Beehive & Lion Houses
The Beehive and Lion houses were constructed in 1854 and 1856, respectively, as homes for Brigham Young, territorial governor and second president of the Church of Jesus Christ of Latter-day Saints. The Beehive House served as the executive mansion of the Territory of Utah from 1852 to 1855 and was Brigham Young’s official residence where he entertained important guests. It was also the residence of Lorenzo Snow, LDS Church president from 1898 to 1901, and Joseph F. Smith, president from 1901 to 1918, both of whom died there. The Lion House was home for up to twelve of Brigham Young’s wives and his children by them. Here in 1869 Young founded for his daughters the Retrenchment Society, which later became the Young Women’s Association of the LDS Church. Brigham Young died in the Lion House in 1877.
The homes are located on South Temple Street, one block east of the Salt Lake LDS Temple. Truman O. Angell, Brigham Young’s brother-in-law and architect of the temple, was also architect of both homes, which were built of adobe and sandstone taken from City Creek Canyon. The Beehive House gets its name from the beehive on top of the house. Brigham Young used the beehive to signify industry, and it later became Utah’s state emblem. The Lion House gets its name from a stone lion crouching on top of the front portico. Sculpted by William Ward, the lion was modeled after one which occupied a similar position on a prominent home in Vermont, where Brigham Young was born and grew up.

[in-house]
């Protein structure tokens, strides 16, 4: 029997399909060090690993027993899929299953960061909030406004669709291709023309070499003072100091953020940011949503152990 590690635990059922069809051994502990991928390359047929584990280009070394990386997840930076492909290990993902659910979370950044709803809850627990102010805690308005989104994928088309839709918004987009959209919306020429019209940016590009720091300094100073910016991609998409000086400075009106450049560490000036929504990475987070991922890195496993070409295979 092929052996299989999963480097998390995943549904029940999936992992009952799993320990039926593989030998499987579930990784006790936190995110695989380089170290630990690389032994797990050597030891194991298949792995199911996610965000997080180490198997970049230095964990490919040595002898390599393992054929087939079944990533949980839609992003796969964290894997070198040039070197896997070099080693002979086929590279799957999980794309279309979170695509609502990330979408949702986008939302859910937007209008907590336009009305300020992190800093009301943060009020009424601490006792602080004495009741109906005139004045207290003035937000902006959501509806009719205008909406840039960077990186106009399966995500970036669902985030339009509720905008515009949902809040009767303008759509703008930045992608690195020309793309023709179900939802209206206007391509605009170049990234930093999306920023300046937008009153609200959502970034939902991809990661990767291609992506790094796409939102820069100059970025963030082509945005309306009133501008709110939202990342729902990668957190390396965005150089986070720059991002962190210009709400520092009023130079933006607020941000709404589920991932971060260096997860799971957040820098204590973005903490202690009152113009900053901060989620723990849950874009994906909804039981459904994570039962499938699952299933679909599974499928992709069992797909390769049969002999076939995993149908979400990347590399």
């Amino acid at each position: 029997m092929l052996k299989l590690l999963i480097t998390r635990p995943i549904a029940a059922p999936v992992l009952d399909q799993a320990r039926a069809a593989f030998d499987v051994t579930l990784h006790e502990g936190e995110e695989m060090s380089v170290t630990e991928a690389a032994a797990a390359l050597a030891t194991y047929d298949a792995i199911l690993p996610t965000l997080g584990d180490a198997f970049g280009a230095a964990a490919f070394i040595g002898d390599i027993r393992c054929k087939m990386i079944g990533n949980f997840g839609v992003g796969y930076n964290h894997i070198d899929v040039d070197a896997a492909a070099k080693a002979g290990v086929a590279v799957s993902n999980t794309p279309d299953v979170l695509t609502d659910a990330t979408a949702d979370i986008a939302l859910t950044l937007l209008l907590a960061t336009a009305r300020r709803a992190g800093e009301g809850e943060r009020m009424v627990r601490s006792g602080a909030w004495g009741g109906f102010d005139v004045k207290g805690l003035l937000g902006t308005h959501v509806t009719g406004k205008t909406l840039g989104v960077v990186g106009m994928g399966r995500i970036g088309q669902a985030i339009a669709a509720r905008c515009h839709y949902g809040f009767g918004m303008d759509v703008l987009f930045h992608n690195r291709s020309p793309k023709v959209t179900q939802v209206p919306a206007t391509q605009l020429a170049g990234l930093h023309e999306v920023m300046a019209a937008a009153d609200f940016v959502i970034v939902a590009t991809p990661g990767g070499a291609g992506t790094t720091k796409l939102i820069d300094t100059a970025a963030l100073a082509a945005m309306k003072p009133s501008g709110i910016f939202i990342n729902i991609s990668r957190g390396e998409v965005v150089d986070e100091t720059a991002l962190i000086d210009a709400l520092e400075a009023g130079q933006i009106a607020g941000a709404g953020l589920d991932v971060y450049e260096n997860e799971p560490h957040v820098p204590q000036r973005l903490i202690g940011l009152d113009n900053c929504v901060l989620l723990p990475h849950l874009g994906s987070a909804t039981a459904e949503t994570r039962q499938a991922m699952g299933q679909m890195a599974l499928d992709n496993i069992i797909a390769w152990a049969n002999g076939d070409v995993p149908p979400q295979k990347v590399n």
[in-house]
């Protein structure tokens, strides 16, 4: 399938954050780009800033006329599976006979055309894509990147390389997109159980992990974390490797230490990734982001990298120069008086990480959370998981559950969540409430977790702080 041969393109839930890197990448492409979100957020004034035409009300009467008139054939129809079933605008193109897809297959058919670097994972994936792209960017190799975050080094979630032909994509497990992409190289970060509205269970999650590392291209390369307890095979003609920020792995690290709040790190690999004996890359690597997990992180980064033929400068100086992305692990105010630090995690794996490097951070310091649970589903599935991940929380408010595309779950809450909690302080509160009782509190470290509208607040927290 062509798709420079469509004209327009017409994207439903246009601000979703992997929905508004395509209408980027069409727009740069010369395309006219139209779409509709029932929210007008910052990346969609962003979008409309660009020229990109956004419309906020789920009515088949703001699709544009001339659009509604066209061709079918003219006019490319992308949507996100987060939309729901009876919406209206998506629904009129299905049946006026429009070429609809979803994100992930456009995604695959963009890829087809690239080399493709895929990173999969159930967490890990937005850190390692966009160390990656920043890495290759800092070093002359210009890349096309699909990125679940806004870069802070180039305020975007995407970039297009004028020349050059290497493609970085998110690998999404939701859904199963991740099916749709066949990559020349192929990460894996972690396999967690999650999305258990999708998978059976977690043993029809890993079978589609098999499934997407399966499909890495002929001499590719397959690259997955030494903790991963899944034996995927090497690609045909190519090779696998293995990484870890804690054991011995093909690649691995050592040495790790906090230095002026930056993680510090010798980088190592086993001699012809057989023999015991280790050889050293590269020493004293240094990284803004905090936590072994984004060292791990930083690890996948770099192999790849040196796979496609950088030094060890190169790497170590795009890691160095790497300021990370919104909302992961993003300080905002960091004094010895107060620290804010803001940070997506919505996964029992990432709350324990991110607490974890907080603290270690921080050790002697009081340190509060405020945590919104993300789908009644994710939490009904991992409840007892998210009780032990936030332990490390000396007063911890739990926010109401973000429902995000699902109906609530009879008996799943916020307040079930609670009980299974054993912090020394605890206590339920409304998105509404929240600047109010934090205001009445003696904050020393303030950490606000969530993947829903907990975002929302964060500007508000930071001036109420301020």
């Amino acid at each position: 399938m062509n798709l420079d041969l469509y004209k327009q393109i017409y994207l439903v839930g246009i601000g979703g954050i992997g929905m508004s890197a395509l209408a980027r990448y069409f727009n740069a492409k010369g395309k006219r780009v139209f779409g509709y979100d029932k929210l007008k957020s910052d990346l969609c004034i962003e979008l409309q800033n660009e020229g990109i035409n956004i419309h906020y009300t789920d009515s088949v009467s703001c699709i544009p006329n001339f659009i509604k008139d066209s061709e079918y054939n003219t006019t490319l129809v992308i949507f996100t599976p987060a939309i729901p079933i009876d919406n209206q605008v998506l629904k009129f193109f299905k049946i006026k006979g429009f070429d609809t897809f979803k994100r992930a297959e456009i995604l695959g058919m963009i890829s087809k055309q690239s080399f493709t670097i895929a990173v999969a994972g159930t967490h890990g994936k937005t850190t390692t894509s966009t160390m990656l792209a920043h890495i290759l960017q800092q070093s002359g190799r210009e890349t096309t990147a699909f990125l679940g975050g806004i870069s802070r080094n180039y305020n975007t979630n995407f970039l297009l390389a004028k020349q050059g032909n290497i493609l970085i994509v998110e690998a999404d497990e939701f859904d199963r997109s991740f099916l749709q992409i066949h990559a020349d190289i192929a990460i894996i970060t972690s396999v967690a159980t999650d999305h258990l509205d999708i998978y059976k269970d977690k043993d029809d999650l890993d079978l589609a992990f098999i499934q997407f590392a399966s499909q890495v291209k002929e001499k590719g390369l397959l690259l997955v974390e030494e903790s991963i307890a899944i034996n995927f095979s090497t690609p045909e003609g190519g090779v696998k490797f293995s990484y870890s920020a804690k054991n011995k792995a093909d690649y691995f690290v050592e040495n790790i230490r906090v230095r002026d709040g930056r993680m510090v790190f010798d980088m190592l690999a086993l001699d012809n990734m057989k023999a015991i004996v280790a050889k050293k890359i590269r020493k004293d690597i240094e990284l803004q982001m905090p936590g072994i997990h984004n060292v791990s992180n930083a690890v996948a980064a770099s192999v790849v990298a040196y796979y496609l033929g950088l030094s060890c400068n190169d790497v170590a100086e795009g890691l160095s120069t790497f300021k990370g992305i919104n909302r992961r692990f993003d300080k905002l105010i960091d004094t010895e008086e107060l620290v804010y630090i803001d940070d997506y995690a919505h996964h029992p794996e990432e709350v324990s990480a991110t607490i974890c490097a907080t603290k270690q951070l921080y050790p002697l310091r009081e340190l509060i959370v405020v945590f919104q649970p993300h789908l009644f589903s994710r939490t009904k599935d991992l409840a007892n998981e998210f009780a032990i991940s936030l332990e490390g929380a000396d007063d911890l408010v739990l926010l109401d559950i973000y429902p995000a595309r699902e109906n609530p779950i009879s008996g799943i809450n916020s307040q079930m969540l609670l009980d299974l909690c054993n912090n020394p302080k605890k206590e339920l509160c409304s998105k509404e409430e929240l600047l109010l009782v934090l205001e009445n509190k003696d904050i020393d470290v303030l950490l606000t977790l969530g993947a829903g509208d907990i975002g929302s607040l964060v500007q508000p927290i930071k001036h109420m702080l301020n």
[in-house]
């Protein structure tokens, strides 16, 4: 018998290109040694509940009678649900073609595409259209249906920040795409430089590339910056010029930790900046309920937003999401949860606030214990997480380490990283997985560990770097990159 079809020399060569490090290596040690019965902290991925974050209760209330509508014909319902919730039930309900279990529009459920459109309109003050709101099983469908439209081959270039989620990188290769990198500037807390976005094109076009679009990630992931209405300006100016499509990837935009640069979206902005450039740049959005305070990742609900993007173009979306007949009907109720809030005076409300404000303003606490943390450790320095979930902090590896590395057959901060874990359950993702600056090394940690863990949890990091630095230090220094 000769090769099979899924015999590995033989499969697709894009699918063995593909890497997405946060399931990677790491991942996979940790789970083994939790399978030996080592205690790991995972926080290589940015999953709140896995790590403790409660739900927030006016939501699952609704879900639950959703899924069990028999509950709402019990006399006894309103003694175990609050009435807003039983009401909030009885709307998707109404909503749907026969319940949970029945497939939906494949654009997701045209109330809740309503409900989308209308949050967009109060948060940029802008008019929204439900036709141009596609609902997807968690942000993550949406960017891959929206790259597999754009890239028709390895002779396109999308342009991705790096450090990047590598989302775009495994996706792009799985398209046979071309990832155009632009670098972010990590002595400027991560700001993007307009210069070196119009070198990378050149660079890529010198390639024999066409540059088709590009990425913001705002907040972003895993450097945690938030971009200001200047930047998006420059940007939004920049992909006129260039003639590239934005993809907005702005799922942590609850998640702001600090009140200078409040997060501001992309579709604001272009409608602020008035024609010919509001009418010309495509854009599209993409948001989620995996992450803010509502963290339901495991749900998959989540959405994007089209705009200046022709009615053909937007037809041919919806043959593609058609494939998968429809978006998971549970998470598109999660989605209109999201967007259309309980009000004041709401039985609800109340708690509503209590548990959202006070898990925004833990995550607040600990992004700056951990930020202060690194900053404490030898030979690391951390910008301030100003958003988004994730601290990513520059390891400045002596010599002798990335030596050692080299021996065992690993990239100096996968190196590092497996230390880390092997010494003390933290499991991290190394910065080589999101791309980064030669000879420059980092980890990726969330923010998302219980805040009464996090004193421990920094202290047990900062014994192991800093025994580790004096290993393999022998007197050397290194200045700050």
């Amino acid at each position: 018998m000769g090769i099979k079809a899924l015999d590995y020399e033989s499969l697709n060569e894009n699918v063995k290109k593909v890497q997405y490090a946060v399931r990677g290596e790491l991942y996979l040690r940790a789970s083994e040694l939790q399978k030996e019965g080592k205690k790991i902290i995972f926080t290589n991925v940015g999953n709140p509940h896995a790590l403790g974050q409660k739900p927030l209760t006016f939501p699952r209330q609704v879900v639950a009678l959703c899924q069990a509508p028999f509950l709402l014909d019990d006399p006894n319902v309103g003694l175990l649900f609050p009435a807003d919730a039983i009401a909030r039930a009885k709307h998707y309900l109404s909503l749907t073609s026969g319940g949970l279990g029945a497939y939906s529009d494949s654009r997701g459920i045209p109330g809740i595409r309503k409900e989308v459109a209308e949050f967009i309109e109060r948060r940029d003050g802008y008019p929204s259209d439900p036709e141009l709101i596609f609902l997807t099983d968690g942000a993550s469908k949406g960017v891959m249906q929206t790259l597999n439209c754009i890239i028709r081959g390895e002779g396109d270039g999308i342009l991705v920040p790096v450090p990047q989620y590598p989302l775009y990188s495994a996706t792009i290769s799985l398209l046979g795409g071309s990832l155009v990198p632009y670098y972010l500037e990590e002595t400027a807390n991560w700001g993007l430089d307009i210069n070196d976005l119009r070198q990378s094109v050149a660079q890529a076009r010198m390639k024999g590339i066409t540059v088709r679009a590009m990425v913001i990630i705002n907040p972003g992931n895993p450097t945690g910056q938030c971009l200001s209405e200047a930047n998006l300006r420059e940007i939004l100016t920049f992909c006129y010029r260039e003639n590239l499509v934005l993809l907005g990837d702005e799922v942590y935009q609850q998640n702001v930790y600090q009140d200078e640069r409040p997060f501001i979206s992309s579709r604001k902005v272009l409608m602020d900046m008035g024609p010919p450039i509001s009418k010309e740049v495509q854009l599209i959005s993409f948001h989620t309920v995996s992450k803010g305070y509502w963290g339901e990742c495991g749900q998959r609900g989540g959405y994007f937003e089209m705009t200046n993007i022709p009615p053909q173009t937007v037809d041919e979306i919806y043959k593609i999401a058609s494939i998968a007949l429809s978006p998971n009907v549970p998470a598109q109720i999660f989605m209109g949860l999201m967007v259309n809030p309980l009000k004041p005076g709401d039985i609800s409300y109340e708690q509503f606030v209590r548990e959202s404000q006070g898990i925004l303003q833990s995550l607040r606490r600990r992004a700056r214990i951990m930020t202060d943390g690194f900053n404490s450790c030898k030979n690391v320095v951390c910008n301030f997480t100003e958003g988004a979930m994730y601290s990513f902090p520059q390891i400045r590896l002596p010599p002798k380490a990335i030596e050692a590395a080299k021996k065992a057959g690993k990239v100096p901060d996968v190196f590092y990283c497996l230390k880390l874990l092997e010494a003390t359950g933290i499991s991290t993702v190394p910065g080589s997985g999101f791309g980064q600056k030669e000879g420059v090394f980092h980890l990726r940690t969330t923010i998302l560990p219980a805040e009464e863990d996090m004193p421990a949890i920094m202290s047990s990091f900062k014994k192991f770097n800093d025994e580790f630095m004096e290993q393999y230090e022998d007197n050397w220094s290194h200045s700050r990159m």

After Brigham Young’s death, the Young family maintained the homes for several years and then sold them to the LDS Church. While the Beehive House became the official residence for LDS Church presidents, the Lion House became a home economics center for the Latter-day Saint University, which was located on the same block. When the university closed in 1931, both homes were acquired by the Young Women’s Mutual Improvement Association. The Beehive House was used as a dormitory, while the Lion House became a social center for young women of the church. In the Lion House the Young Women’s Mutual Improvement Association held classes in such subjects as art and needlework, listened to lecturers including John A. Widtsoe and Joseph Fielding Smith, and rented the rooms for wedding receptions.
Under church direction both buildings were restored – the Beehive House in 1960 and the Lion House in 1968. The Beehive House is now a historic site open for public tours, while the Lion House remains a social center for wedding receptions, group meetings, and birthday parties. Its lower floor, called the “Pantry,” operates as a cafeteria.
Ann W. Engar